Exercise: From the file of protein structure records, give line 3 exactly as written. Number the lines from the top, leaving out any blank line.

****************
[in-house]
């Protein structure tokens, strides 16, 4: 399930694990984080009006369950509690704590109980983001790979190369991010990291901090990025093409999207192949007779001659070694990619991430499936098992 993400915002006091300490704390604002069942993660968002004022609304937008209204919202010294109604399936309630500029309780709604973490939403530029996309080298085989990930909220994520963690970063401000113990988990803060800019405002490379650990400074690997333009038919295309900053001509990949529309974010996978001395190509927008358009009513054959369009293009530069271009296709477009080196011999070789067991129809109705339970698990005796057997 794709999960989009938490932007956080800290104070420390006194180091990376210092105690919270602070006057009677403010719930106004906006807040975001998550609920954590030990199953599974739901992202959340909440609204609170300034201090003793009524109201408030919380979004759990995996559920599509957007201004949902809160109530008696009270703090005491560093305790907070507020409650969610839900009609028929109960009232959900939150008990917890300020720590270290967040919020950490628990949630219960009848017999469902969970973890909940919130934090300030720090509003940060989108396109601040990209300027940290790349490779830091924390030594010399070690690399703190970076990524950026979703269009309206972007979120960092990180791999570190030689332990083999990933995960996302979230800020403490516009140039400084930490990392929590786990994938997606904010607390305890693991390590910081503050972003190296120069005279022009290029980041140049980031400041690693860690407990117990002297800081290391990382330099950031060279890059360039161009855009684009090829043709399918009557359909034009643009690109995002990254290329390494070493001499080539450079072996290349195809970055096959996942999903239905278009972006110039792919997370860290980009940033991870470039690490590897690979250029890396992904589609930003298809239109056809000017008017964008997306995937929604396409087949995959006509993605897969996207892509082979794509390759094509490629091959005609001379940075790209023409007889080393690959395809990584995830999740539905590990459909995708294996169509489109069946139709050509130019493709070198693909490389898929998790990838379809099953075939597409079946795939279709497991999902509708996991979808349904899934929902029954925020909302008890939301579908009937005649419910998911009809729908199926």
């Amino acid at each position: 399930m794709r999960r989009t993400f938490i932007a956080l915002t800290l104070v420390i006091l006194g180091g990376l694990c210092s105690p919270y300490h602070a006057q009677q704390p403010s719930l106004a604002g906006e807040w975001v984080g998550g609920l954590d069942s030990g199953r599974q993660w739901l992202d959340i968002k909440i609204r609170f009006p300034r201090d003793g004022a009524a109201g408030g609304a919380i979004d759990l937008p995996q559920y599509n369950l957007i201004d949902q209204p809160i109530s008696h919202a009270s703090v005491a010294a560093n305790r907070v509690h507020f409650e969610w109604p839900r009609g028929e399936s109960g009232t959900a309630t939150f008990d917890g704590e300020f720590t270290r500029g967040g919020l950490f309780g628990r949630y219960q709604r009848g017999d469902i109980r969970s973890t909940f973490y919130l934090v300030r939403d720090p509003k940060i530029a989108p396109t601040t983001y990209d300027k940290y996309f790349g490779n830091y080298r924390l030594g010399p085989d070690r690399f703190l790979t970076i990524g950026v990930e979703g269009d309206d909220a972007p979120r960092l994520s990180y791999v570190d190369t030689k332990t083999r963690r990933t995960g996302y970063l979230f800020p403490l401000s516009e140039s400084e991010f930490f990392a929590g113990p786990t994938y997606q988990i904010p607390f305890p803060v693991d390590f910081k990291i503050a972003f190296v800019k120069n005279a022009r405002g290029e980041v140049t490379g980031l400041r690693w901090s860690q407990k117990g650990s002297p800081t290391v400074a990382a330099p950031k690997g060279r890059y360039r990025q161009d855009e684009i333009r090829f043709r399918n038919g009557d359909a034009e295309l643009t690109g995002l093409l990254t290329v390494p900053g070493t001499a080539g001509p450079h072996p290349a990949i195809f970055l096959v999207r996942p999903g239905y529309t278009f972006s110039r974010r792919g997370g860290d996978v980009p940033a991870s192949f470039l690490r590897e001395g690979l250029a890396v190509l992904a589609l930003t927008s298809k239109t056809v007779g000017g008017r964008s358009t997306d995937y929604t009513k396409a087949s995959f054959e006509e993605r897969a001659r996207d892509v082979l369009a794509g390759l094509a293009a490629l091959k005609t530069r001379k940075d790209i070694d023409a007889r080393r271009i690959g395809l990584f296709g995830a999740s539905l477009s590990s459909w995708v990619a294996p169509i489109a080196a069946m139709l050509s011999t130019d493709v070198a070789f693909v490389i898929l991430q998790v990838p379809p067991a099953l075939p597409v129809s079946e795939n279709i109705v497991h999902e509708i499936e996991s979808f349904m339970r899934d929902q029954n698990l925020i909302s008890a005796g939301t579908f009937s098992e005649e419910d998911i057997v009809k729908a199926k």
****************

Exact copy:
């Amino acid at each position: 399930m794709r999960r989009t993400f938490i932007a956080l915002t800290l104070v420390i006091l006194g180091g990376l694990c210092s105690p919270y300490h602070a006057q009677q704390p403010s719930l106004a604002g906006e807040w975001v984080g998550g609920l954590d069942s030990g199953r599974q993660w739901l992202d959340i968002k909440i609204r609170f009006p300034r201090d003793g004022a009524a109201g408030g609304a919380i979004d759990l937008p995996q559920y599509n369950l957007i201004d949902q209204p809160i109530s008696h919202a009270s703090v005491a010294a560093n305790r907070v509690h507020f409650e969610w109604p839900r009609g028929e399936s109960g009232t959900a309630t939150f008990d917890g704590e300020f720590t270290r500029g967040g919020l950490f309780g628990r949630y219960q709604r009848g017999d469902i109980r969970s973890t909940f973490y919130l934090v300030r939403d720090p509003k940060i530029a989108p396109t601040t983001y990209d300027k940290y996309f790349g490779n830091y080298r924390l030594g010399p085989d070690r690399f703190l790979t970076i990524g950026v990930e979703g269009d309206d909220a972007p979120r960092l994520s990180y791999v570190d190369t030689k332990t083999r963690r990933t995960g996302y970063l979230f800020p403490l401000s516009e140039s400084e991010f930490f990392a929590g113990p786990t994938y997606q988990i904010p607390f305890p803060v693991d390590f910081k990291i503050a972003f190296v800019k120069n005279a022009r405002g290029e980041v140049t490379g980031l400041r690693w901090s860690q407990k117990g650990s002297p800081t290391v400074a990382a330099p950031k690997g060279r890059y360039r990025q161009d855009e684009i333009r090829f043709r399918n038919g009557d359909a034009e295309l643009t690109g995002l093409l990254t290329v390494p900053g070493t001499a080539g001509p450079h072996p290349a990949i195809f970055l096959v999207r996942p999903g239905y529309t278009f972006s110039r974010r792919g997370g860290d996978v980009p940033a991870s192949f470039l690490r590897e001395g690979l250029a890396v190509l992904a589609l930003t927008s298809k239109t056809v007779g000017g008017r964008s358009t997306d995937y929604t009513k396409a087949s995959f054959e006509e993605r897969a001659r996207d892509v082979l369009a794509g390759l094509a293009a490629l091959k005609t530069r001379k940075d790209i070694d023409a007889r080393r271009i690959g395809l990584f296709g995830a999740s539905l477009s590990s459909w995708v990619a294996p169509i489109a080196a069946m139709l050509s011999t130019d493709v070198a070789f693909v490389i898929l991430q998790v990838p379809p067991a099953l075939p597409v129809s079946e795939n279709i109705v497991h999902e509708i499936e996991s979808f349904m339970r899934d929902q029954n698990l925020i909302s008890a005796g939301t579908f009937s098992e005649e419910d998911i057997v009809k729908a199926k």